Jewish liberalism and its history is a familiar subject, but this book by Michael Staub offers a great deal of new insight and information; indeed, it is arguably the best treatment of the rightward drift of the Jewish mainstream from the late 1940s to the early 1970s.
Abraham J. Peck
Pamela S. Nadell
[Staub] challenges commonly held notions regarding the purported liberalism of US Jewry while underscoring the growing importance of spirituality for left-of-center Jews... This is an important work... highly recommended.
Masterful... A vibrant history of the liberal quest for improving the world, a history relevant for the present and future, and one which deserves wide reading and discussion.
Marjorie N. Feld
Peter J. Haas
[T]hrough Staub's book we have a much clearer and better appreciation for the depths of the intra-Jewish, internecine struggles that took place within the American Jewish community from the end of World War II until the end of the war in Vietnam. Torn at the Roots paints a sobering picture of a Jewish community torn by ideological conflict.
Torn at the Roots contributes significantly to our understanding of what Jewish identity meant to different groups of American Jews, those marching on the left, sitting in the establishment's center, and leaning towards the conservative right in the decades after the Holocaust.
Staub's work is important precisely because it records the history of competing visions of Jewishness.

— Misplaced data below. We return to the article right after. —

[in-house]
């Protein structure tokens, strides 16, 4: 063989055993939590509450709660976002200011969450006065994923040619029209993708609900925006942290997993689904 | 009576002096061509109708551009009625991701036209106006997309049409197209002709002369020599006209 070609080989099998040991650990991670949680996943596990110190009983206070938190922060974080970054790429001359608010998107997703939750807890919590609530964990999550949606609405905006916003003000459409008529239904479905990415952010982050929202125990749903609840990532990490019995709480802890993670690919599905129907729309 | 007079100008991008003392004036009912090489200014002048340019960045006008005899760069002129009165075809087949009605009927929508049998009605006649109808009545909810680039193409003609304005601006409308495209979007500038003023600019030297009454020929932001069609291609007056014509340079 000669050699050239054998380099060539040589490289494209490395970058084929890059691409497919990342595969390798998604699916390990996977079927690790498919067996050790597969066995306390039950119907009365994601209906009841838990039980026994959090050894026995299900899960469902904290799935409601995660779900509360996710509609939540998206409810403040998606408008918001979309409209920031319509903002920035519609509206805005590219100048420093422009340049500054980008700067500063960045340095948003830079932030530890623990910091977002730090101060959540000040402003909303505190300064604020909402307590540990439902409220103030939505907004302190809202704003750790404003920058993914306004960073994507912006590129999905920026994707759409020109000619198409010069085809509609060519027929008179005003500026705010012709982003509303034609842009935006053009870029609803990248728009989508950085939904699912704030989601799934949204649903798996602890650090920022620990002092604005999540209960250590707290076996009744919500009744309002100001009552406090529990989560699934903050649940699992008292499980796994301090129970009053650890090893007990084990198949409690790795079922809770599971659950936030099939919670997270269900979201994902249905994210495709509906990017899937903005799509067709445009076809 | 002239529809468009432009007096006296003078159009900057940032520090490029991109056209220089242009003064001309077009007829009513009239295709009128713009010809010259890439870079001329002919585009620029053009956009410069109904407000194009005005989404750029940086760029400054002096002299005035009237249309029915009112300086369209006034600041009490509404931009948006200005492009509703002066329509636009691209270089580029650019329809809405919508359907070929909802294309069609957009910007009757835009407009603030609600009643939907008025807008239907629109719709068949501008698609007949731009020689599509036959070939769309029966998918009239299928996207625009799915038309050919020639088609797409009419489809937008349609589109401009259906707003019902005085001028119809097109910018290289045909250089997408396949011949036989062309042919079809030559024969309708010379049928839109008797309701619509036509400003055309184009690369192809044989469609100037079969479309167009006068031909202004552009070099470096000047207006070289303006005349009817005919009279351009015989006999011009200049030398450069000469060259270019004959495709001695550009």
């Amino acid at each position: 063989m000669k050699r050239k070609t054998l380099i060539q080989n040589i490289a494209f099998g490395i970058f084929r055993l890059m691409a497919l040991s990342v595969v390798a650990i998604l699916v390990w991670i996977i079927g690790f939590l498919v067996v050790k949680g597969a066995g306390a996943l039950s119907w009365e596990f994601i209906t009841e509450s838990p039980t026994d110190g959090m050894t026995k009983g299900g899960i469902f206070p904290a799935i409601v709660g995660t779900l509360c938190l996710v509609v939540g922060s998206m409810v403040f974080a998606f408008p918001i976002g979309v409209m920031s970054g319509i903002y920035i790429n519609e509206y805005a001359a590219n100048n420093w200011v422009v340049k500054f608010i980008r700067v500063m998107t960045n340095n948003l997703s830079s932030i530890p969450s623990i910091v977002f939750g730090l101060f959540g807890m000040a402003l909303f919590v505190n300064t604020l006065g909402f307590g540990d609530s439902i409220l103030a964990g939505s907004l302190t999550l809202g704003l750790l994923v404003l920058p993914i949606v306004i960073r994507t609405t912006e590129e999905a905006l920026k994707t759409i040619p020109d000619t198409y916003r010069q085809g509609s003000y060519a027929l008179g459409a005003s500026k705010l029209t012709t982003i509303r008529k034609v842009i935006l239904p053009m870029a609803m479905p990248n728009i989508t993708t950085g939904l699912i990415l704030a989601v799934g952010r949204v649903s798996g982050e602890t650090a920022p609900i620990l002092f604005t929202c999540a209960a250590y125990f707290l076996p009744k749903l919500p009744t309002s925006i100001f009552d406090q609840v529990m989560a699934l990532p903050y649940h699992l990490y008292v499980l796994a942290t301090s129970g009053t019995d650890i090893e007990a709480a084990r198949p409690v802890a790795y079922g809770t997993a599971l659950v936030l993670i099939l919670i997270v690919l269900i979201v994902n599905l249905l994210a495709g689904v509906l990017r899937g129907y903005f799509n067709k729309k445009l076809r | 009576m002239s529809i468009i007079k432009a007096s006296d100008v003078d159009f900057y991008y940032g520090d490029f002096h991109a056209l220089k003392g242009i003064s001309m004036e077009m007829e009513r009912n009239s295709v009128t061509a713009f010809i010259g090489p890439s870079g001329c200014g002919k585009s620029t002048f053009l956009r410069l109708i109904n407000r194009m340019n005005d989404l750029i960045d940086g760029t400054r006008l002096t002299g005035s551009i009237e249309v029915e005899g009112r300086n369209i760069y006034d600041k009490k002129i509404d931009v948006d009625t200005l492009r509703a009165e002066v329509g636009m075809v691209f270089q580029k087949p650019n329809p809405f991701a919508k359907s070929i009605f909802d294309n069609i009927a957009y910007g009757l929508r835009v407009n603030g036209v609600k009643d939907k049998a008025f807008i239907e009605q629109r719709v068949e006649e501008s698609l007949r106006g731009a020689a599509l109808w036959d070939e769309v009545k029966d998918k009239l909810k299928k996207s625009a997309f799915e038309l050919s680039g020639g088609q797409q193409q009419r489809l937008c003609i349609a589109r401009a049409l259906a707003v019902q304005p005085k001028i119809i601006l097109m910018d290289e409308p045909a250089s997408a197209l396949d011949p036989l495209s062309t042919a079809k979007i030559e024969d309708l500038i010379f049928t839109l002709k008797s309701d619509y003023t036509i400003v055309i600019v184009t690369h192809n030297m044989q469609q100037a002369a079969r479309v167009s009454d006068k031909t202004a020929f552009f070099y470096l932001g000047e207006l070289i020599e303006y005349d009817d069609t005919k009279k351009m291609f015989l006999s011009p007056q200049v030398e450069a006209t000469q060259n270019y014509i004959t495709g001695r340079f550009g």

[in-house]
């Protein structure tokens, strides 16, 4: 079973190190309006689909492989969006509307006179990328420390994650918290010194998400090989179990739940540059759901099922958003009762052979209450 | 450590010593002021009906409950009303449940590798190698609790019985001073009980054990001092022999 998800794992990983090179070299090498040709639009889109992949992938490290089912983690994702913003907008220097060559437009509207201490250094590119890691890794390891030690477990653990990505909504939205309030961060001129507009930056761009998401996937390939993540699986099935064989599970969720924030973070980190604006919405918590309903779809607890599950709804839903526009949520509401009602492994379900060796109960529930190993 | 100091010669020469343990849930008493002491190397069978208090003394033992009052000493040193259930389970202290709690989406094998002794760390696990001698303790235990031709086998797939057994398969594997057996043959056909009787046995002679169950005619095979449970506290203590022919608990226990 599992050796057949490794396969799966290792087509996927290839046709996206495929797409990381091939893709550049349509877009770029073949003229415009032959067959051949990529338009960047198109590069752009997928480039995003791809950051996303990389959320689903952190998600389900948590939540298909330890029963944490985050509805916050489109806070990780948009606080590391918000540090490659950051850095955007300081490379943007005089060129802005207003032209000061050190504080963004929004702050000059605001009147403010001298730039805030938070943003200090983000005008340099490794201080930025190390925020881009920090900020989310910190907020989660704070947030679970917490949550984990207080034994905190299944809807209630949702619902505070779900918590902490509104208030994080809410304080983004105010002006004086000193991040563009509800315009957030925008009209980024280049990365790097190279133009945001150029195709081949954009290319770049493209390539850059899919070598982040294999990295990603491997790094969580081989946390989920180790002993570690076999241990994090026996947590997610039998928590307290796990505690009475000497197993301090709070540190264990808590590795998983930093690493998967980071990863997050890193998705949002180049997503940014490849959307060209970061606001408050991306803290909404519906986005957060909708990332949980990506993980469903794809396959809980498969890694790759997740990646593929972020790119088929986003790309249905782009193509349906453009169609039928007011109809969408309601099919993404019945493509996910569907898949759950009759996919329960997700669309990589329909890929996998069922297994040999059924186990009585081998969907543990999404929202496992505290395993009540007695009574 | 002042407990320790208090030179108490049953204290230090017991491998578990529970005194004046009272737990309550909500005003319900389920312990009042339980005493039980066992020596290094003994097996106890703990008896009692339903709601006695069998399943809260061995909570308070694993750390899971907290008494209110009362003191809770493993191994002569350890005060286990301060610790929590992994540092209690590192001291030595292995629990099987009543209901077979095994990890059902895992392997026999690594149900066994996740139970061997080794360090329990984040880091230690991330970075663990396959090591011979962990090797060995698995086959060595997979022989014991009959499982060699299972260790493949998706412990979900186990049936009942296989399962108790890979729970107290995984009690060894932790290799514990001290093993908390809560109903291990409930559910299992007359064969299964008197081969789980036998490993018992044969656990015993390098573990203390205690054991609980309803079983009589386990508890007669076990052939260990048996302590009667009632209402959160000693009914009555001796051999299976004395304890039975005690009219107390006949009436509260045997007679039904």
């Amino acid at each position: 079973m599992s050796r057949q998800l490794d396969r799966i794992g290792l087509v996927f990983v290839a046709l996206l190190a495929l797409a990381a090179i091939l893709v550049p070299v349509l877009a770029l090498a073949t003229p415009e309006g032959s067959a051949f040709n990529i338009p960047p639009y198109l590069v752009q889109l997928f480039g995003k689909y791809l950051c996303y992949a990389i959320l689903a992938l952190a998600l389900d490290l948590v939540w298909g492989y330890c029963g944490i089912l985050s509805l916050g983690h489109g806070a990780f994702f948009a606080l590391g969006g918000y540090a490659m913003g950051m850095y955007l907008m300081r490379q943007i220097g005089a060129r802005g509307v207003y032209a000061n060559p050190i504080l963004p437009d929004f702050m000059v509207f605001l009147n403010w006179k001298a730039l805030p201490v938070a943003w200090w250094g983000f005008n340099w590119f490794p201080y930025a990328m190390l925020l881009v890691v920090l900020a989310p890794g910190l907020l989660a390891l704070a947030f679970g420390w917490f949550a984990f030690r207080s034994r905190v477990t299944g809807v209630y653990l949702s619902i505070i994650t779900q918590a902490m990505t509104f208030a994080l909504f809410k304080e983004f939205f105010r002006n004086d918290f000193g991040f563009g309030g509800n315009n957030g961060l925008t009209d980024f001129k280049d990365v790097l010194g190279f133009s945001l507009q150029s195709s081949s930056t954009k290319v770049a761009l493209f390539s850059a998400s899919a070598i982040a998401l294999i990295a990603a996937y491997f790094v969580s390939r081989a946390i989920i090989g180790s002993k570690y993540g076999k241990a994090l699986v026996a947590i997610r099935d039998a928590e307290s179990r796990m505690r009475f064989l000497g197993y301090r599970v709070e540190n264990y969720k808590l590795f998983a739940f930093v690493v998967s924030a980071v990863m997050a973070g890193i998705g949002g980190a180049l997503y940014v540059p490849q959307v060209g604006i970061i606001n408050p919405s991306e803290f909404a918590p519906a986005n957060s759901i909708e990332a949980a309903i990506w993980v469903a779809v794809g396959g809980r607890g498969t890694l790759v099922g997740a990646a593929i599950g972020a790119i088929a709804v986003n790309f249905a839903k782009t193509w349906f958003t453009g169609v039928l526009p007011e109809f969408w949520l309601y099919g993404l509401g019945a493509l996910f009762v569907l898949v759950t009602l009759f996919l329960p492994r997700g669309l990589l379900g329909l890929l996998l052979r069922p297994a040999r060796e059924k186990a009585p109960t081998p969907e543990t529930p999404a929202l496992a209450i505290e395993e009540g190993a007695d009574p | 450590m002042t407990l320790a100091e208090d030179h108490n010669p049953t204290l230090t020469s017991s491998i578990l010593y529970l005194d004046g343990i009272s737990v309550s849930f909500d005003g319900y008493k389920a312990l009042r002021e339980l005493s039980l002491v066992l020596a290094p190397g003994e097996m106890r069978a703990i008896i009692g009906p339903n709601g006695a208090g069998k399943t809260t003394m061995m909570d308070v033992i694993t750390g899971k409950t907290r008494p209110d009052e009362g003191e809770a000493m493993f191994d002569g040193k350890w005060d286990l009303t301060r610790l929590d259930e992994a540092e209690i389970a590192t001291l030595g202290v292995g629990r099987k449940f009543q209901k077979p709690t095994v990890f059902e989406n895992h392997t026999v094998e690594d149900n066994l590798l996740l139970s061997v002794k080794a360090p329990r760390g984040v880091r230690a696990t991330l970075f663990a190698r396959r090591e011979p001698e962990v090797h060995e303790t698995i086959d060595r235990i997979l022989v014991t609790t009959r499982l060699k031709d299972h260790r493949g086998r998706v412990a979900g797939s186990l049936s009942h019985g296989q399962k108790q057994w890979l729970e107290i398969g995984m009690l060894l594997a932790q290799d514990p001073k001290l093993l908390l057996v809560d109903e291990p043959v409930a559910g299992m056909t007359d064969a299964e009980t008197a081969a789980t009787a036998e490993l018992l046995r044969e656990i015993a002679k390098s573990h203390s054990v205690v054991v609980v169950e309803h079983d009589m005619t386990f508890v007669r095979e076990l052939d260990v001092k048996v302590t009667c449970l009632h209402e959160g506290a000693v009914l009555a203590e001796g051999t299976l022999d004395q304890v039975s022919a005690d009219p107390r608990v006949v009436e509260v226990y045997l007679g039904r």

Staub's carefully researched and cogently argued book explores the evolution and complex dimensions of Jewish politics, calling into question many widely-held assumptions about Jewish liberalism.... [Torn at the Roots] offer[s] new insights into the dimensions of Jewish culture in postwar America.
Another welcome addition to the already large literature on the suprisingly tenacious adherence of Jews to liberalism.
Torn at the Roots will force important and powerful historiographic changes. It is a rich, well-researched, and intricate study.
a vibrant history of the liberal quest for improving the world
A window into just how complex the conservative - liberal split has been in the American Jewish community... It adds an important chapter to the story of what the American Jewish community is really like.
What People are saying about this
Thoughtful, well-written and well-researched, this volume should be must reading for anyone seeking to understand what American Jews have been fighting about since the 1950s.
Jonathan D. Sarna, Joseph H. & Belle R. Braun Professor of American Jewish History, Brandeis University
In this stunning book... Staub recovers the epic struggles for the soul of American Jewry--its liberal vision of a better world--and reclaims a vital history for a new century. Anyone who wants to understand American politics and religion, and American Jews today, should read this book.
Deborah Dash Moore, Vassar College
In this wonderfully readable and compelling history, Michael Staub traces American Jewish political engagements from the early cold war through the sexual revolution, from Montgomery to Jerusalem.
Michael Rogin, University of California, Berkeley